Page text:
If he is just the figurehead leader of the caretaker government formed to run things while the political and civil society groups, religious groups, etc. sort out the constitution and transition stuff, then I don't see why he'd be a dealbreaker. Hope not. I think it's something Egyptians could work with. It's their choice that ultimately matters, but that's my view.
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hulka38 Donating Member (1000+ posts) Send PM | Profile | Ignore Thu Feb-03-11 09:49 PM
Response to Reply #24
27. "If he is just the figurehead leader....etc"
I also think that would be a great solution but considering U.S. foreign policy, regardless of party in power, I think that's a big if.
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kenny blankenship Donating Member (1000+ posts) Send PM | Profile | Ignore Thu Feb-03-11 10:19 PM
Response to Reply #24
29. Egypt is revolting against 82 year old man who has cancer and isn't 'running' for office again- why?
Edited on Thu Feb-03-11 10:20 PM by kenny blankenship
Because they know his successor is waiting the wings, and they don't want Mubarak's regime to continue after he's gone. That successor, put forward by the military last week, and approved by Mubarak is Omar Suleiman. Don't look for any transition to democracy with Suleiman if he's allowed to remain in any proximity to power.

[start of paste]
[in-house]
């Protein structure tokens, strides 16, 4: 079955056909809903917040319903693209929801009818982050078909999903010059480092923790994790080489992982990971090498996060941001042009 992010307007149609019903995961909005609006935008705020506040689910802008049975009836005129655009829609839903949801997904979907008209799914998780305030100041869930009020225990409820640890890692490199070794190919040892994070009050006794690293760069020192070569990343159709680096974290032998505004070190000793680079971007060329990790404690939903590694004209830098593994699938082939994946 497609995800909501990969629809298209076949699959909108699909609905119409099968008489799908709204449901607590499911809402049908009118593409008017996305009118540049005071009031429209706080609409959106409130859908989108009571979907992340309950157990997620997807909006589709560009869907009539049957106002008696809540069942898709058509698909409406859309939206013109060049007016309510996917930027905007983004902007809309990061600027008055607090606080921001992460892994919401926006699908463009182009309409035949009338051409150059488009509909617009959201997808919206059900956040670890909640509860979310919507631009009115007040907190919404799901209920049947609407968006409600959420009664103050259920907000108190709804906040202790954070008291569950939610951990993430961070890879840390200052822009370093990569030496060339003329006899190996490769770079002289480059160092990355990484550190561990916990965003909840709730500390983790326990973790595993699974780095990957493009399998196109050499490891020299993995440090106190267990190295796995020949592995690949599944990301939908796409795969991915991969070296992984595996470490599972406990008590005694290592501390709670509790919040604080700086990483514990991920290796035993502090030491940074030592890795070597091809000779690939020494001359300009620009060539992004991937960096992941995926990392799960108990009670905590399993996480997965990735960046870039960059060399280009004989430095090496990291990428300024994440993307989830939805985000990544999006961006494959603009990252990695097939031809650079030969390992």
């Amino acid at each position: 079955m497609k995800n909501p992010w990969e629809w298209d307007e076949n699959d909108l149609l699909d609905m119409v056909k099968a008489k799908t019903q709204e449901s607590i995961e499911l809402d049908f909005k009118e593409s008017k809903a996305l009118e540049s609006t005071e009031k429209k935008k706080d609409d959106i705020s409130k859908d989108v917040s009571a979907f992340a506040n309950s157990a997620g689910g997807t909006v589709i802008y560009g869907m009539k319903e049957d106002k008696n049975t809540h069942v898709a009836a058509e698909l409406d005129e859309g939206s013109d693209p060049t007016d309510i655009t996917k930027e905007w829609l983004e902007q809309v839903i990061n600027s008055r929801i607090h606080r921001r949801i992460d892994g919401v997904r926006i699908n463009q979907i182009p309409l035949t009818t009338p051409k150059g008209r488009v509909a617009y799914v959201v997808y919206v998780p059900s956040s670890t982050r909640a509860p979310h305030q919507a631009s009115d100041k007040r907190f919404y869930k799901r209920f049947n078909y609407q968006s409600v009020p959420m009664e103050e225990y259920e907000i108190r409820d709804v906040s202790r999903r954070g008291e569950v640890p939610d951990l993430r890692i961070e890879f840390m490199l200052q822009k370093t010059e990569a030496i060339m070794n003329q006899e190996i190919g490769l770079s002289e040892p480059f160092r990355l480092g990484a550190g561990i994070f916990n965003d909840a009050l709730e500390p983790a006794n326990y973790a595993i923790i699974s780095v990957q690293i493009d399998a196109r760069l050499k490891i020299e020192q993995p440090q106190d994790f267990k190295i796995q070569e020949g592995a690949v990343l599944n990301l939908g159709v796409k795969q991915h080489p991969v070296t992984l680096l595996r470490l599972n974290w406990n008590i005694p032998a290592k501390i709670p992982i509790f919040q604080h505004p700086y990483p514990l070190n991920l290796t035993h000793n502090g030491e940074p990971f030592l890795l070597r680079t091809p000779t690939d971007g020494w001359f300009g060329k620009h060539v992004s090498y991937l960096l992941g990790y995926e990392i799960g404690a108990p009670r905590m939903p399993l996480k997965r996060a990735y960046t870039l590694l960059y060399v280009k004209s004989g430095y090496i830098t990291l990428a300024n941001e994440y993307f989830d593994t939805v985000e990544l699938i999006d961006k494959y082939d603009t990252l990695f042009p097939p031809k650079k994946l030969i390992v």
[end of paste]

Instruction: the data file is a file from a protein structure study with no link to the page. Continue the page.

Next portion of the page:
I'm going to guess this proposal will elicit many WHAT THE FUCK??? outbursts from protesting Egyptians tomorrow. Egyptians know this Suleiman as the head of "Intelligence", and we know him as a guy who is happy to do our torture for us, himself, in person. Basically the job of Head of Intelligence in Egypt consists in eliminating possible opposition to the regime, so those are the qualifications he would bring to the job of "transition to democracy". Suleiman is not young himself, but Egypt would have a better chance at self-determination by just waiting for Mubarak to croak and having a fur-flying revolution then, rather than letting Suleiman get into place as "caretaker". Once he's in there he could be very difficult to dislodge, and the Reaper isn't already on the way for him like Mubarak.
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jannyk Donating Member (1000+ posts) Send PM | Profile | Ignore Thu Feb-03-11 10:21 PM
Response to Original message
30. And if he says No??? nt
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dmr Donating Member (1000+ posts) Send PM | Profile | Ignore Fri Feb-04-11 04:02 AM
Response to Original message
31. Locking -
Please feel free to repost without insulting our members.

Rule:
Eleanor Roosevelt once said, "Great minds discuss ideas... Small minds discuss people." On Democratic Underground we strive to have a robust discussion of ideas but all too often members will derail those discussions by pointing fingers at or making derogatory comments about other DU members. It is the responsibility of every DU member to participate in a manner that promotes a robust and respectful discussion focused on ideas.